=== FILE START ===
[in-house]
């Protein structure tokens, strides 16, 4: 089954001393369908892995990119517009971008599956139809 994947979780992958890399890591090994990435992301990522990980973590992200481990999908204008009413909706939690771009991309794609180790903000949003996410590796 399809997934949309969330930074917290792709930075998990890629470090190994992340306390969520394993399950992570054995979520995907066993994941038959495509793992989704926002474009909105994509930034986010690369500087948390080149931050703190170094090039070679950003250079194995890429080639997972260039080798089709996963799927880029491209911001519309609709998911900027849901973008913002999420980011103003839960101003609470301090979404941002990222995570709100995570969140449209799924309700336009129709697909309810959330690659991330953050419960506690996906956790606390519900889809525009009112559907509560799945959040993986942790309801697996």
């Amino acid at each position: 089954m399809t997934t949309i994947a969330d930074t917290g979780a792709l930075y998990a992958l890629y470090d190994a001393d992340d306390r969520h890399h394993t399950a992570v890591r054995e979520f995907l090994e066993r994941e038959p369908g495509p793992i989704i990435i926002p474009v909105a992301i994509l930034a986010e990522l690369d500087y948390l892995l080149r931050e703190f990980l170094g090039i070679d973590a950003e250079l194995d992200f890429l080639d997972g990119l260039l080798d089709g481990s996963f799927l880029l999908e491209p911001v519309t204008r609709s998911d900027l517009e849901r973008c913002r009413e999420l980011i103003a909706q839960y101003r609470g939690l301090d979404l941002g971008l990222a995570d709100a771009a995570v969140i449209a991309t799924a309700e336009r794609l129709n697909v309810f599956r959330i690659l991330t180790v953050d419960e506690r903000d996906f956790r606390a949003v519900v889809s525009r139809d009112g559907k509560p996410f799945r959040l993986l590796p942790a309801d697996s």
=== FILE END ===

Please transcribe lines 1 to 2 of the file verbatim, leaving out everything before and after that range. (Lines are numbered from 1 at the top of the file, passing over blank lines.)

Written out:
[in-house]
């Protein structure tokens, strides 16, 4: 089954001393369908892995990119517009971008599956139809 994947979780992958890399890591090994990435992301990522990980973590992200481990999908204008009413909706939690771009991309794609180790903000949003996410590796 399809997934949309969330930074917290792709930075998990890629470090190994992340306390969520394993399950992570054995979520995907066993994941038959495509793992989704926002474009909105994509930034986010690369500087948390080149931050703190170094090039070679950003250079194995890429080639997972260039080798089709996963799927880029491209911001519309609709998911900027849901973008913002999420980011103003839960101003609470301090979404941002990222995570709100995570969140449209799924309700336009129709697909309810959330690659991330953050419960506690996906956790606390519900889809525009009112559907509560799945959040993986942790309801697996």